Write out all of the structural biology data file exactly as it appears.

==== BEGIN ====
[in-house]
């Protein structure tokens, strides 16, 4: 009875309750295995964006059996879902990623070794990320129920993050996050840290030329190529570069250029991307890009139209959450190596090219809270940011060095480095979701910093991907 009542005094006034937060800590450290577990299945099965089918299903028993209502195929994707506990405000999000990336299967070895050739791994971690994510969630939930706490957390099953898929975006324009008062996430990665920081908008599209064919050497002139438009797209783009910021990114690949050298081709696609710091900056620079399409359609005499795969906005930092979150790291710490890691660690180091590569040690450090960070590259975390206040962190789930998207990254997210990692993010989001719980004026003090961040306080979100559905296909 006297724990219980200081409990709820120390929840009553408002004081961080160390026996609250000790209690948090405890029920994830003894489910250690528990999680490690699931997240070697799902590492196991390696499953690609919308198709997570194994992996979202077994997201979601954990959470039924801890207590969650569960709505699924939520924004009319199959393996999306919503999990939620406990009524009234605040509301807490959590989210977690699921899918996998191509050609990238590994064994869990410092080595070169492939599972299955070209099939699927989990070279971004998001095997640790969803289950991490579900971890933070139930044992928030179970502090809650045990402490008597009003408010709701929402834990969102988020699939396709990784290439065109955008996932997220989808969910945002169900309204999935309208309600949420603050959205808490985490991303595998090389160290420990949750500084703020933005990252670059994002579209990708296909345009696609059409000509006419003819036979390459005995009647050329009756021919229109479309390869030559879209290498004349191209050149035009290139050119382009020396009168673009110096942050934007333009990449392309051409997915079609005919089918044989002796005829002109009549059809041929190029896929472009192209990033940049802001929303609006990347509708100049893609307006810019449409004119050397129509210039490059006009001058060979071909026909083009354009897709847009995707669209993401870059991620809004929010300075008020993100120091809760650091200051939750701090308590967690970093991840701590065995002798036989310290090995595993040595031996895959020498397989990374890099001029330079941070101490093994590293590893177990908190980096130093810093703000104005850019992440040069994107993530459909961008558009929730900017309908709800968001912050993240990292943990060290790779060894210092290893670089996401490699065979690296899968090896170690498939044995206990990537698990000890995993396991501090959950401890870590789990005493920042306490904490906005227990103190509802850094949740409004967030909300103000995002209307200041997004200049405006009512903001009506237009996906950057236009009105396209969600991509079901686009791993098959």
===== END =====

[in-house]
């Protein structure tokens, strides 16, 4: 009875309750295995964006059996879902990623070794990320129920993050996050840290030329190529570069250029991307890009139209959450190596090219809270940011060095480095979701910093991907 009542005094006034937060800590450290577990299945099965089918299903028993209502195929994707506990405000999000990336299967070895050739791994971690994510969630939930706490957390099953898929975006324009008062996430990665920081908008599209064919050497002139438009797209783009910021990114690949050298081709696609710091900056620079399409359609005499795969906005930092979150790291710490890691660690180091590569040690450090960070590259975390206040962190789930998207990254997210990692993010989001719980004026003090961040306080979100559905296909 006297724990219980200081409990709820120390929840009553408002004081961080160390026996609250000790209690948090405890029920994830003894489910250690528990999680490690699931997240070697799902590492196991390696499953690609919308198709997570194994992996979202077994997201979601954990959470039924801890207590969650569960709505699924939520924004009319199959393996999306919503999990939620406990009524009234605040509301807490959590989210977690699921899918996998191509050609990238590994064994869990410092080595070169492939599972299955070209099939699927989990070279971004998001095997640790969803289950991490579900971890933070139930044992928030179970502090809650045990402490008597009003408010709701929402834990969102988020699939396709990784290439065109955008996932997220989808969910945002169900309204999935309208309600949420603050959205808490985490991303595998090389160290420990949750500084703020933005990252670059994002579209990708296909345009696609059409000509006419003819036979390459005995009647050329009756021919229109479309390869030559879209290498004349191209050149035009290139050119382009020396009168673009110096942050934007333009990449392309051409997915079609005919089918044989002796005829002109009549059809041929190029896929472009192209990033940049802001929303609006990347509708100049893609307006810019449409004119050397129509210039490059006009001058060979071909026909083009354009897709847009995707669209993401870059991620809004929010300075008020993100120091809760650091200051939750701090308590967690970093991840701590065995002798036989310290090995595993040595031996895959020498397989990374890099001029330079941070101490093994590293590893177990908190980096130093810093703000104005850019992440040069994107993530459909961008558009929730900017309908709800968001912050993240990292943990060290790779060894210092290893670089996401490699065979690296899968090896170690498939044995206990990537698990000890995993396991501090959950401890870590789990005493920042306490904490906005227990103190509802850094949740409004967030909300103000995002209307200041997004200049405006009512903001009506237009996906950057236009009105396209969600991509079901686009791993098959």